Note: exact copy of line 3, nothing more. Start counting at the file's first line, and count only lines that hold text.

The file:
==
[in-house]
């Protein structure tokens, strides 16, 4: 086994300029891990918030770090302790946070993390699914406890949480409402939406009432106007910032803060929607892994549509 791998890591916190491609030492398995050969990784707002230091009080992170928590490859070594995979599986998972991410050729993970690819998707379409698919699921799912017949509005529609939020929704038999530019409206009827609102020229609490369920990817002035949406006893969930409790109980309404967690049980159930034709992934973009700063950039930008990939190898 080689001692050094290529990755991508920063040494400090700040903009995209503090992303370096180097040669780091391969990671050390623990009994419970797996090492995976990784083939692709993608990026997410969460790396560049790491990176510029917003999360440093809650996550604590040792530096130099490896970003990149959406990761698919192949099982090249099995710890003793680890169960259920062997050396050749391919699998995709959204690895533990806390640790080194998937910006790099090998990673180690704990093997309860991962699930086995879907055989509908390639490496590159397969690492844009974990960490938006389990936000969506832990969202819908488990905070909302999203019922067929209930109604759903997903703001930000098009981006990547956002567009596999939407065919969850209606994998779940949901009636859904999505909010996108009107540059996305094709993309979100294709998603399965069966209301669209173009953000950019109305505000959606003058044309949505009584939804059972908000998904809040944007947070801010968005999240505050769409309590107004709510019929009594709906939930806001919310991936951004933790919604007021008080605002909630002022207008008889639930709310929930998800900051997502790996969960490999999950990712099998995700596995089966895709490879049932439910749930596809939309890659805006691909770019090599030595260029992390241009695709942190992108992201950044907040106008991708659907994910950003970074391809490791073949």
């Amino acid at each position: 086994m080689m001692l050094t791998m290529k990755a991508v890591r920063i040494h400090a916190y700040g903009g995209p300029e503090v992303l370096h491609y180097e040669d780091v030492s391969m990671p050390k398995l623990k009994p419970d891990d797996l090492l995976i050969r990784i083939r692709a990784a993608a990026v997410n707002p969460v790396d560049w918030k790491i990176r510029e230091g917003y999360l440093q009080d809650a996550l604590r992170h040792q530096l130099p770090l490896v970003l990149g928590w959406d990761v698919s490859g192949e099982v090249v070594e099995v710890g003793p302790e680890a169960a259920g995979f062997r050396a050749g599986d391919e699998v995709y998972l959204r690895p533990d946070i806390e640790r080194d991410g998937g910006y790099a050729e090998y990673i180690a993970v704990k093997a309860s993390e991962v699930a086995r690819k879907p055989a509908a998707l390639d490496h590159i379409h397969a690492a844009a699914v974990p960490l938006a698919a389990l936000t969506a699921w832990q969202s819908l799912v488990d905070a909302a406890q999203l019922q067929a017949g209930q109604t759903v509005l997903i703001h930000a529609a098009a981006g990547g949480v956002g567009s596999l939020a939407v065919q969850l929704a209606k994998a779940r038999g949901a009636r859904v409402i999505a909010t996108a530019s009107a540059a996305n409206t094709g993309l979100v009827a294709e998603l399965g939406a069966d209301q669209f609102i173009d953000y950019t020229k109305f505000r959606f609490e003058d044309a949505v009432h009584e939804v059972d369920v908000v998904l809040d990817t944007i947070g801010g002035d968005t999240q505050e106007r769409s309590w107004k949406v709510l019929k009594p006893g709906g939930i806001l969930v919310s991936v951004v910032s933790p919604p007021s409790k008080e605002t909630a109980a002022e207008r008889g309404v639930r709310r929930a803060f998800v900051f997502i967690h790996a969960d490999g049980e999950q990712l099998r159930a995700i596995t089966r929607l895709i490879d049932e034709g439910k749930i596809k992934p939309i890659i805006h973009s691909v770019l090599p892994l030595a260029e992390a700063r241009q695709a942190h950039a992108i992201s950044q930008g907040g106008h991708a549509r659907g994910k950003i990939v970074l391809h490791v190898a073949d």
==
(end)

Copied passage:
């Amino acid at each position: 086994m080689m001692l050094t791998m290529k990755a991508v890591r920063i040494h400090a916190y700040g903009g995209p300029e503090v992303l370096h491609y180097e040669d780091v030492s391969m990671p050390k398995l623990k009994p419970d891990d797996l090492l995976i050969r990784i083939r692709a990784a993608a990026v997410n707002p969460v790396d560049w918030k790491i990176r510029e230091g917003y999360l440093q009080d809650a996550l604590r992170h040792q530096l130099p770090l490896v970003l990149g928590w959406d990761v698919s490859g192949e099982v090249v070594e099995v710890g003793p302790e680890a169960a259920g995979f062997r050396a050749g599986d391919e699998v995709y998972l959204r690895p533990d946070i806390e640790r080194d991410g998937g910006y790099a050729e090998y990673i180690a993970v704990k093997a309860s993390e991962v699930a086995r690819k879907p055989a509908a998707l390639d490496h590159i379409h397969a690492a844009a699914v974990p960490l938006a698919a389990l936000t969506a699921w832990q969202s819908l799912v488990d905070a909302a406890q999203l019922q067929a017949g209930q109604t759903v509005l997903i703001h930000a529609a098009a981006g990547g949480v956002g567009s596999l939020a939407v065919q969850l929704a209606k994998a779940r038999g949901a009636r859904v409402i999505a909010t996108a530019s009107a540059a996305n409206t094709g993309l979100v009827a294709e998603l399965g939406a069966d209301q669209f609102i173009d953000y950019t020229k109305f505000r959606f609490e003058d044309a949505v009432h009584e939804v059972d369920v908000v998904l809040d990817t944007i947070g801010g002035d968005t999240q505050e106007r769409s309590w107004k949406v709510l019929k009594p006893g709906g939930i806001l969930v919310s991936v951004v910032s933790p919604p007021s409790k008080e605002t909630a109980a002022e207008r008889g309404v639930r709310r929930a803060f998800v900051f997502i967690h790996a969960d490999g049980e999950q990712l099998r159930a995700i596995t089966r929607l895709i490879d049932e034709g439910k749930i596809k992934p939309i890659i805006h973009s691909v770019l090599p892994l030595a260029e992390a700063r241009q695709a942190h950039a992108i992201s950044q930008g907040g106008h991708a549509r659907g994910k950003i990939v970074l391809h490791v190898a073949d």